Cubs win home opener

April 13, 2009 5:15:08 PM PDT
The Cubs got off to a roaring start on Monday, beating the Colorado Rockies 4-0. Hundreds of fans showed up early and thousands more came later bundled up in parkas and rain coats to watch the Cubs play the Colorado Rockies.

It may seem more like football weather outside but that's hardly an excuse to keep Cubs fans away from the home opener.

It's tradition for a lot of fans. And for some fans, it will also be the anniversary of their engagement which happened right before the game.

"He got down on one knee and I said yes," said Carla Greenberg, newly engaged Cubs fan.

"We're both just huge Cub fans and we just couldn't think of any better place to do it than Wrigley Field before opening day . There was just no better scenario than here," said Greg Haddock.

Most fans started early for the Cubs' home opener, starting at one of the many establishments and filling up on the traditional dose of Cub optimism, mixed in with experience.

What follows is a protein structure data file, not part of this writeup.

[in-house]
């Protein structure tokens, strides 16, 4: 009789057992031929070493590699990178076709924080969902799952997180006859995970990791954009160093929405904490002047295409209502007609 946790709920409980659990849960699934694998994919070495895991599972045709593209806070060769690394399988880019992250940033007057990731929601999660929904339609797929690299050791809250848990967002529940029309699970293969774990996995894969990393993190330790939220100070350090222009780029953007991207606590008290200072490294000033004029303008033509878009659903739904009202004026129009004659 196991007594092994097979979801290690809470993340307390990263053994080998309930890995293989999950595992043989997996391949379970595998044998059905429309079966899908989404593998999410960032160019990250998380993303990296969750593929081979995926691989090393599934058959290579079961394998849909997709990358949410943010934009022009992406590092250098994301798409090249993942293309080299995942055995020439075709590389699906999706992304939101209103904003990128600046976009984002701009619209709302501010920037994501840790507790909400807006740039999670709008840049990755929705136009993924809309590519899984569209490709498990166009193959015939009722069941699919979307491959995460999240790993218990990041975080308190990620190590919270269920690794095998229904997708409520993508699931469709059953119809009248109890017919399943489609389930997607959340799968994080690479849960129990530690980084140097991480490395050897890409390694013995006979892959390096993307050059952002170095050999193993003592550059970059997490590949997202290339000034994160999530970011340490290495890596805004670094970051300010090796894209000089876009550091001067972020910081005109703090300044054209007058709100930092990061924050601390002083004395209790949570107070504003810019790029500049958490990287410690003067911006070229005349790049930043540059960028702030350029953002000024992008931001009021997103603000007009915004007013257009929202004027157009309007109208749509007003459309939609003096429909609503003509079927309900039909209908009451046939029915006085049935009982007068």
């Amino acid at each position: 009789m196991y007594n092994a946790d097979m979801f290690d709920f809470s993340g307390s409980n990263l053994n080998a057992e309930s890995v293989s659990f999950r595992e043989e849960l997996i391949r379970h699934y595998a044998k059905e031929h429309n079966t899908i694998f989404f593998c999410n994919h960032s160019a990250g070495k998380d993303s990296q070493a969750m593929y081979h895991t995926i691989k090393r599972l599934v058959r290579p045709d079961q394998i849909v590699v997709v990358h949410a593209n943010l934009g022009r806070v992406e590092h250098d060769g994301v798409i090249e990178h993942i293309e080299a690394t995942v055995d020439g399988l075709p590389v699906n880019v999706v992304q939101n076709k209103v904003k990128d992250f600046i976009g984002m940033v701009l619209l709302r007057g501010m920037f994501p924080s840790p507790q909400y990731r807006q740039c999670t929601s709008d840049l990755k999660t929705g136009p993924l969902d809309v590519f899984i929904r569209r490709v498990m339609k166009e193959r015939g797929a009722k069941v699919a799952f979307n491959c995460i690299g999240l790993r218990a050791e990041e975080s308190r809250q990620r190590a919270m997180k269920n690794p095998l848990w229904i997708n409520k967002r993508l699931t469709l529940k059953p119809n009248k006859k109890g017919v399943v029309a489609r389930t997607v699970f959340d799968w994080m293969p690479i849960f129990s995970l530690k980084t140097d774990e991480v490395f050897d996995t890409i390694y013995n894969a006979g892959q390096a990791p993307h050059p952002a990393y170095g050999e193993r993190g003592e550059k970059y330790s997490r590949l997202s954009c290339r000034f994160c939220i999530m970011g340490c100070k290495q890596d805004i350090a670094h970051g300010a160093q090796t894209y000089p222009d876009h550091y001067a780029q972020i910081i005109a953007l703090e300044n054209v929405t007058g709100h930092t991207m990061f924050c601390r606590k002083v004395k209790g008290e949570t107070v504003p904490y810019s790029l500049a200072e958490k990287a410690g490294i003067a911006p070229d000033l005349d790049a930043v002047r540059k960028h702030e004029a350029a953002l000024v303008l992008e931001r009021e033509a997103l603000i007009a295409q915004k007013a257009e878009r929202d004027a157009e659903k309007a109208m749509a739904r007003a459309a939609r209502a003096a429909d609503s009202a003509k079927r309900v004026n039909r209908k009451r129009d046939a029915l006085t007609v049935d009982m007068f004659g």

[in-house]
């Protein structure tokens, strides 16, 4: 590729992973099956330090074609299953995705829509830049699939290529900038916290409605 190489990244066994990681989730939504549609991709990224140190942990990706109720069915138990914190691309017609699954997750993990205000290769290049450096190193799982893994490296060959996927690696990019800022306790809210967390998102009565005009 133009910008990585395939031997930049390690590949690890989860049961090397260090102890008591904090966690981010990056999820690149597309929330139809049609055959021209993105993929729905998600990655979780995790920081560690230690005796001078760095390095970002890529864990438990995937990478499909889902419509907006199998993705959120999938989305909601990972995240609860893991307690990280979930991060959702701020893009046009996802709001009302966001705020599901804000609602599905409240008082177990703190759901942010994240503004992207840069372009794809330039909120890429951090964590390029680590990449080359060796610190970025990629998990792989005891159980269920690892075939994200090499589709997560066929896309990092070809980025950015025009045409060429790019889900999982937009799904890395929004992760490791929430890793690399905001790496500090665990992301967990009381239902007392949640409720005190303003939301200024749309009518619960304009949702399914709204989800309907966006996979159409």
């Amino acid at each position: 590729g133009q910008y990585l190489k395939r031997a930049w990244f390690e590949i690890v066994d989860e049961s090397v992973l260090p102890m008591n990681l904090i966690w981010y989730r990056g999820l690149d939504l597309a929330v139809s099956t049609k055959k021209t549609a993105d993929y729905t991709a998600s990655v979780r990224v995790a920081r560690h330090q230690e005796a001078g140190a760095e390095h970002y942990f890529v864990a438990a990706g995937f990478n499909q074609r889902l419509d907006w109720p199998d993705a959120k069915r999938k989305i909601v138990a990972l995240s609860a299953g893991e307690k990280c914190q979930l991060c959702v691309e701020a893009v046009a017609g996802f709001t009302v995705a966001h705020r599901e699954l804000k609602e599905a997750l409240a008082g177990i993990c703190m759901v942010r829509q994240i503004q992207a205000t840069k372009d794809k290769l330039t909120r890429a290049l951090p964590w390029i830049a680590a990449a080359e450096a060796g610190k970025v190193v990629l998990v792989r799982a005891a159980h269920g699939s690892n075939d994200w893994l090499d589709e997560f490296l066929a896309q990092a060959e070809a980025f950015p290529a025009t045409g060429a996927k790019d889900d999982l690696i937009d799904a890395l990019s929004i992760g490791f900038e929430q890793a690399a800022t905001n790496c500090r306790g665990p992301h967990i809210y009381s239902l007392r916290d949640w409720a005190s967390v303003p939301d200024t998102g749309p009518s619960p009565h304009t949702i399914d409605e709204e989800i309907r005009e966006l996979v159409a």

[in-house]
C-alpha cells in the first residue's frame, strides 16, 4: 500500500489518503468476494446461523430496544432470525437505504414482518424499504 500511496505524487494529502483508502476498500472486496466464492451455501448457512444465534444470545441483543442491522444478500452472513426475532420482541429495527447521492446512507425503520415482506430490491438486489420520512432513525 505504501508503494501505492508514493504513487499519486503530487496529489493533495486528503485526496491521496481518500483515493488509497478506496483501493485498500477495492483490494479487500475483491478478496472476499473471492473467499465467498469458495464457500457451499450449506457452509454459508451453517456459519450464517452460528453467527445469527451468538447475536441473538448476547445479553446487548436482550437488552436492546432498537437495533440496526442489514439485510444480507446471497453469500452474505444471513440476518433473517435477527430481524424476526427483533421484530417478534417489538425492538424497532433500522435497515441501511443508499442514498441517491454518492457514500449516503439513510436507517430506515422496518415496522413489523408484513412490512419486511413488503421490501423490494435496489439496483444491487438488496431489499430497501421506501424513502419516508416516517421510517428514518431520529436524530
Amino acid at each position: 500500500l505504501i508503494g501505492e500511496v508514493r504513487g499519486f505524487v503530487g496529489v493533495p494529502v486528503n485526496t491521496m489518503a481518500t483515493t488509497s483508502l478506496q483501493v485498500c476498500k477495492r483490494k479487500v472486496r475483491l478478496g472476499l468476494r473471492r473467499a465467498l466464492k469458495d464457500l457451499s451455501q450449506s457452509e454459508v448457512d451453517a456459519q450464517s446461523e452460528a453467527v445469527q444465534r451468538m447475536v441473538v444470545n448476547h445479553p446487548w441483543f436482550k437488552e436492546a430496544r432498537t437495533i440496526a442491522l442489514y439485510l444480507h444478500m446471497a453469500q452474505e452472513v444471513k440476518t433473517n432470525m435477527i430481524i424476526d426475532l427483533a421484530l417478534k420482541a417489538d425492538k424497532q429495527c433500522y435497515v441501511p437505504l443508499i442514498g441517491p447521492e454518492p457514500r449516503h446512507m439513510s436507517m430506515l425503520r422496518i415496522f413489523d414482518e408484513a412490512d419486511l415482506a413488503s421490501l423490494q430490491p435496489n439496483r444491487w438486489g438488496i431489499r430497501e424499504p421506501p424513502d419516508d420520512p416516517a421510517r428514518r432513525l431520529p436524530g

"I made a prediction last year and I was wrong but you know what? We're looking a little bit better this year. And World Series, here we come," said Shaina Barnes, Cubs fan.

"Everybody's telling me and I have to agree, it's one of the best Cub teams we've seen in many years and as a cub fan, I have to tell you, that don't mean a thing," said Lin Bremer, WXRT radio personality.

The rain delayed the start of the game by about an hour or so but the players are like their fans -- hearty Chicagoans. Even the demand for tickets to this sellout was high.

"The Cubs, Chicago, you know? Got to see the Cub, opening day," said Dave Sapyta.

The game even drew Gov. Pat Quinn who unlike his predecessor is actually a South Side fan.

"I was born a Sox fan, I am a Sox fan. But my heart is big enough for two teams. And I think we need two teams in Chicago. Because you can't have a World Series playing only on one side of town. We want it on both sides of town," said Quinn.

One man tried to break the so called curse. He was turned away, however, when he tried to bring his goat into the park.

"We came down to break the curse and, according to what we heard, all you got to do is willingly let us in and the curse would be lifted. We went out of our way to make sure the Cubs didn't even know we were coming and here at the gate they said no live animals, sorry," said Eddie Weingartner, Cubs fan.


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